This isn’t unique to modern times though. Jesus had something to say about it in Scripture. From the story of Mary and Martha in Luke 10:38-42, “As Jesus and his disciples were on their way, he came to a village where a woman named Martha opened her home to him. She had a sister called Mary, who sat at the Lord’s feet listening to what he said. But Martha was distracted by all the preparations that had to be made. She came to him and asked, ‘Lord, don’t you care that my sister has left me to do the work by myself? Tell her to help me!’ ‘Martha, Martha,’ the Lord answered, ‘you are worried and upset about many things, but few things are needed–or indeed only one. Mary has chosen what is better, and it will not be taken from her.'”

We read this Scripture and think Jesus was harshly rebuking Martha. I don’t think so. I like to think that maybe after He made this statement, He might have invited her to join them and told her it was okay if dinner wasn’t ready for a few more minutes. He wanted people to hear what He had to say.

Isn’t that what we try to do now though? Focus on the complications and the minutiae of our lives instead of listening to God’s words. Satan uses the complications of our lives to take our focus off of God and make us think He isn’t with us in whatever we are experiencing. But, He is with us, no matter what, and I am very grateful.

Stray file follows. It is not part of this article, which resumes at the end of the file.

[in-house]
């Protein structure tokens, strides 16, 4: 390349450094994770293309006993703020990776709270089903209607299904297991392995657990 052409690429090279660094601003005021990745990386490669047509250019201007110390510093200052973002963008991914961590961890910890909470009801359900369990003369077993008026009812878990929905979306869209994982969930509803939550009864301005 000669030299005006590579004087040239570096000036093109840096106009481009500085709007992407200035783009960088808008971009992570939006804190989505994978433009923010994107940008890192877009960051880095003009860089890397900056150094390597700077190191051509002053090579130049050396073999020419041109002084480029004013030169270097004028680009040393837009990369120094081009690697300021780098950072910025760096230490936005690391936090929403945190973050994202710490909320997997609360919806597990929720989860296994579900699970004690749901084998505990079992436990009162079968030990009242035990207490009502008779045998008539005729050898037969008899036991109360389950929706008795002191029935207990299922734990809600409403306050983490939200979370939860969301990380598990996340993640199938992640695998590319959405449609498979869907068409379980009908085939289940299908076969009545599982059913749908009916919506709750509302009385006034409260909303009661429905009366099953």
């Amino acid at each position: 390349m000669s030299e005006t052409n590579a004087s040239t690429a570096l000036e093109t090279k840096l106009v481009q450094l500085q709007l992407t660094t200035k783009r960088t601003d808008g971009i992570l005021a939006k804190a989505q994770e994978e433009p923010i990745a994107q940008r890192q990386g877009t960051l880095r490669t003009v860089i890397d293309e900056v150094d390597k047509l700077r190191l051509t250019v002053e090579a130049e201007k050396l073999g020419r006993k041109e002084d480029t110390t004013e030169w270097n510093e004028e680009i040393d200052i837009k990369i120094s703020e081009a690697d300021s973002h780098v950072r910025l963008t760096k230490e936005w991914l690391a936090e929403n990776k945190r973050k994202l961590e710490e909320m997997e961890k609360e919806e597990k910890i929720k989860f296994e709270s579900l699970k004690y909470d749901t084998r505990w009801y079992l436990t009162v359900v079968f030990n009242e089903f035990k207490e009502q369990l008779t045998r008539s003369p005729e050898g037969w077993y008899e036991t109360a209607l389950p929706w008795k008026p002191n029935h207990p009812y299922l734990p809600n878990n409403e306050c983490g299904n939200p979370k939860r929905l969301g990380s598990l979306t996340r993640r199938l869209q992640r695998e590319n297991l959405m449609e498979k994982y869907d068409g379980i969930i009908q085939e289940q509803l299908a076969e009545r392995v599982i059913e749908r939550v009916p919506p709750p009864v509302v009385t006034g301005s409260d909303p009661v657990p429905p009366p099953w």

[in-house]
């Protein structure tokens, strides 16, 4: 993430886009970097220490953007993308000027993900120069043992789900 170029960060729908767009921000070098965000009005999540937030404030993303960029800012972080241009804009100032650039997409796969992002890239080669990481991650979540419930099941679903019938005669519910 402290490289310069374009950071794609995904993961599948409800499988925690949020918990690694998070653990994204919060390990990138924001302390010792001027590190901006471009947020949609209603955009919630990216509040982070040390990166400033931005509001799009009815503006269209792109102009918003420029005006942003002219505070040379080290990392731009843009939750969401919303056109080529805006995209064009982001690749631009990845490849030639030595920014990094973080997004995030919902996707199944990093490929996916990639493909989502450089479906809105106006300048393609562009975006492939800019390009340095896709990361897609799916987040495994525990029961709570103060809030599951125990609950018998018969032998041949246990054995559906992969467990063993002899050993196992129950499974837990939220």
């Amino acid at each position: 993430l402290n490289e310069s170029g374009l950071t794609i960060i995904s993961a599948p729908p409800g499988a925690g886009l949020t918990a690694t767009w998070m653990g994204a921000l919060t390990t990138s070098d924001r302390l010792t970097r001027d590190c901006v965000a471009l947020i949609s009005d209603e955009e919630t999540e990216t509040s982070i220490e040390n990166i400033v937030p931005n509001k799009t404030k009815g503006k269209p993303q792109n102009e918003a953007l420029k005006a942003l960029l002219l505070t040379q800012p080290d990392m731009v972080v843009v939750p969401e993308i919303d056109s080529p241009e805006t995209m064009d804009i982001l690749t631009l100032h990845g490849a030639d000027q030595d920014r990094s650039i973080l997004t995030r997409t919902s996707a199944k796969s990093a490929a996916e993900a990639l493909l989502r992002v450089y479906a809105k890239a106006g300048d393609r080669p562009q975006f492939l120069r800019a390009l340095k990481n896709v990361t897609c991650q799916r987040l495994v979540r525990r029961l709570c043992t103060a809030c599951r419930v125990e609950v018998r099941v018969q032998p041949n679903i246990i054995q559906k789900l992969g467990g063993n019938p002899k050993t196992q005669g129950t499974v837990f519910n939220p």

So, how does that relate to simplicity? In two ways, I think. First, we need to be happy with what we have. There will always be someone who has something better than what we have. If we keep our eyes focused on God, we won’t have the time or inclination to be envious of them. Two, and this one is the most important to me. We need to focus on what we can do for others and not ourselves. The accumulation of monetary assets does no one any good if they are not used to further God’s kingdom.

I have worked on focusing on what I can do for others during the last few weeks, and it has improved my own mental outlook. When I think of how excited someone is going to be because of something I’ve done that has cost me time, money, or a combination of both, a sense of peace comes over me, and I think my life gets closer to what Jesus wants from me.

In conclusion, I think Matthew 6:33-34 represents the ultimate definition of simplicity for me. “But seek first his kingdom and his righteousness, and all these things will be given to you as well. Therefore do not worry about tomorrow, for tomorrow will worry about itself. Each day has enough trouble of its own.” So thankful for my Lord and Savior who has blessed me abundantly with the simple things in life!

God’s blessings on all of you today!

Praising God

Yesterday, in church, our pastor talked about praising God and celebration. Two things that go hand in hand. Many of the psalms speak of this as well including the text he used. Psalm 145:1-2 says, “I will exalt you, my God the King; I will praise your name for ever and ever. Every day I will praise you and extol your name for ever and ever.”

Many of us don’t do this the way we should. Our problems and our worries take up most of our thoughts, and we try to get rid of them by thinking, hoping, strategizing, and praying about them. But, we miss out on something when we don’t praise God, and I found that out yesterday.